At the LIA conference in June, I had the pleasure of meeting Dr. Steven Harris, an LLMD in California who has treated over 1,000 Lyme disease patients.
From the brief conversation that I had with Dr. Harris, I became interested in his protocol for treating Lyme patients with antibiotics. While I did not arrive at the conference in time to hear Dr. Harris speak, I have summarized here some of the main points of his speech, which were provided in my conference notes. While I personally have not chosen to take antibiotics for my Lyme disease, I know that they have been life-saving for many when a competent and experienced Lyme-literate physician knows how to administer them, and for that reason, I share Dr. Harris’ protocol.
For the treatment of chronic Lyme, Dr. Harris advocates starting with a single antibiotic, perhaps doxycycline or minocycline, at 100 mg, for six weeks. After that time, a second antibiotic can be introduced, or the dose of the first one can be increased. Alternatively, cefdinir, (300 mg) cefuroxime (500 mg) or amoxicillin (875 mg), can be used as initial agents. Many chronic Lyme patients will also need parenteral (IV) therapy, but physicians should not begin this until the patient has been on one of the above agents for three or four months. I surmise that this is to not overload the body, since overwhelming herxheimer reactions can occur if high doses of antibiotic are administered in a very sick person. A good parenteral drug of choice, according to Harris, is ceftriaxone (2 grams, for four to seven days a week). He notes that cefotaxime or ampicillin are also effective.
When I first learned that I had Lyme disease, my physician immediately and simultaneously put me on three different antibiotics, including the powerful cell-busting metronidazole. No wonder I didn’t last two months on my cocktail! The irremediable insomnia and other debilitating symptoms I experienced as a result (including a monster candida infection that persisted despite other drugs) caused me to discontinue the use of the antibiotics. To this day, I don’t regret having stopped them (but for different reasons than those I mention above).
Once a patient has been on a single antibiotic for a number of weeks, Dr. Harris then advocates adding a separate type, that works by a different mechanism and which is in a different class than the first. In his notes, he writes that 500-600 mg of azithromycin or clarithromycin are often good choices if the first antibiotic is a beta-lactam drug. He also mentions that, while tetracyclines and macrolide antibiotics aren’t often used in combination because they are both ribosomal inhibitors, in his practice, a combination of the two has proven to be effective. Also, he notes that benzathine PCN 1.2 million units 2-3 times a week is a good adjunct treatment, since it has good CNS penetration.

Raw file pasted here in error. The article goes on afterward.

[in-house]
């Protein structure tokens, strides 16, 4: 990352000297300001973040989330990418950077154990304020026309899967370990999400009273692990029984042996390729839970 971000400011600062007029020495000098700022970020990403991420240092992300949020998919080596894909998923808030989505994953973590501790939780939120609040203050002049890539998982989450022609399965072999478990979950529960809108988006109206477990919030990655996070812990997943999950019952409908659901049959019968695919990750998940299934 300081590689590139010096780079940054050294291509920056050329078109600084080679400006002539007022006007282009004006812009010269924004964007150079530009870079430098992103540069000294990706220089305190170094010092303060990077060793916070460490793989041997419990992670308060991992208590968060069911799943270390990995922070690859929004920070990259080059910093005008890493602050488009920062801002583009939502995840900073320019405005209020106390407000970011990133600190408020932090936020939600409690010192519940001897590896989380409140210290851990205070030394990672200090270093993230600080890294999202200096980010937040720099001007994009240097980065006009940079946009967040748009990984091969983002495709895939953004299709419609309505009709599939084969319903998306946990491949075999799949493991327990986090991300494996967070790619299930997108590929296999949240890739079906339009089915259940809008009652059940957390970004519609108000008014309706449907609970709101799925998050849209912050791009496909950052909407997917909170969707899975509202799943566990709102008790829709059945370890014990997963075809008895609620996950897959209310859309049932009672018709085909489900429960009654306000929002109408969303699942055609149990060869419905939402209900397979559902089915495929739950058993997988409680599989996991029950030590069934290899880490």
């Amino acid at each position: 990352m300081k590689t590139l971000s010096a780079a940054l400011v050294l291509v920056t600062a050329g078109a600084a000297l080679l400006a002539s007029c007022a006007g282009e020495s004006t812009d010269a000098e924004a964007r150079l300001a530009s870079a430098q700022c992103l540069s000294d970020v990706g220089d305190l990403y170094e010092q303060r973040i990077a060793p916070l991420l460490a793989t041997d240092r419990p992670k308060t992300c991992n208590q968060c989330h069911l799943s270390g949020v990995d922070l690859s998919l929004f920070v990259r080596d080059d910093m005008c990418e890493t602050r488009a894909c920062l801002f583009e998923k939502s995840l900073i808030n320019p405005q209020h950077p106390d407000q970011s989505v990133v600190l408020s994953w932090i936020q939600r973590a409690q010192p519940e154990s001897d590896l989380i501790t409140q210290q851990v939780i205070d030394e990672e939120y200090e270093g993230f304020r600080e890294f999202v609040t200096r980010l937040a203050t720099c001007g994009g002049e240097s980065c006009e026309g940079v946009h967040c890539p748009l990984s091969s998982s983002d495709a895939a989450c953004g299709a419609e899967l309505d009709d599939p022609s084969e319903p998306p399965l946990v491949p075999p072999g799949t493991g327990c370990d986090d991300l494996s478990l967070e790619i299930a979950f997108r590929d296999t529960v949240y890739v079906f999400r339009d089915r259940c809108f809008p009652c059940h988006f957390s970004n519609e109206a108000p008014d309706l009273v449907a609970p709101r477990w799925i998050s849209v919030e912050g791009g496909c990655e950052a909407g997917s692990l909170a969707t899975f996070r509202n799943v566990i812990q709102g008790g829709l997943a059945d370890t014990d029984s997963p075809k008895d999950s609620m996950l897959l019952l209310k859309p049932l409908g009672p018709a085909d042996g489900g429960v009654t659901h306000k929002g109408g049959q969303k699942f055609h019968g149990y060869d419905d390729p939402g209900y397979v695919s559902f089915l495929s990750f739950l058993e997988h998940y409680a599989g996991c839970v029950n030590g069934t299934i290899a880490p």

Finally, cyst-busting drugs such as metronidazole and tinidazole can, and perhaps should, eventually be added into a patient’s protocol, and because these must be used in conjunction with a cell-wall active drug, they should be given after a patient has been placed on an antibiotic of this type. He writes that cyst-busters are most effective when pulsed for 2-3 months at a time.
When choosing an antibiotic, it’s important to consider the drug’s ability to penetrate the central nervous system, along with other factors relating to bacteriocidal activity. The ability of the patient to comply with a regimen should also be taken into account.
During antibiotic therapy, the body must also be protected from harm, and this can be done by regularly monitoring hepatic (liver) and renal (kidney) function, along with blood counts. Probiotics, liver support products, and lymphatic drainage protocol will also help to protect and heal the body. Dr. Harris believes that adverse effects from antibiotics can be limited to less than 5% if the above tests are regularly performed and the patient uses supportive therapies in his/her regimen.
For treatment of babesiosis, he advocates using atovaquone (Mepron) with azithromycin, for four months. If a patient still tests positive for the infection two months after finishing these medications, then the treatment period should be extended to 8-10 months. Alternatively, he mentions that clindamycin may be given to patients, along with quinine and mefloquine. For ehrlichiosis, (ehrlichia) he uses 100 mg of doxycycline or minocycline. For cases that don’t respond to these medications, he adds rifampin to the regimen. For bartonella, he advocates 400 mg of gatifloxacin or 500-750 mg of levoflaxin, for four to twelve weeks. Trimethoprim-sulfamethoxazole (Bactrim) can be added, if necessary.
Finally, Dr. Harris notes that some ILADS (read: Lyme-literate) physicians prefer to treat co-infections before borrelia, while others treat with as much overlap as possible. He advocates considering treating Lyme initially for two to three months, then stopping therapy to engage co-infections; however, treating Lyme and babesia simultaneously has proven to be quite successful.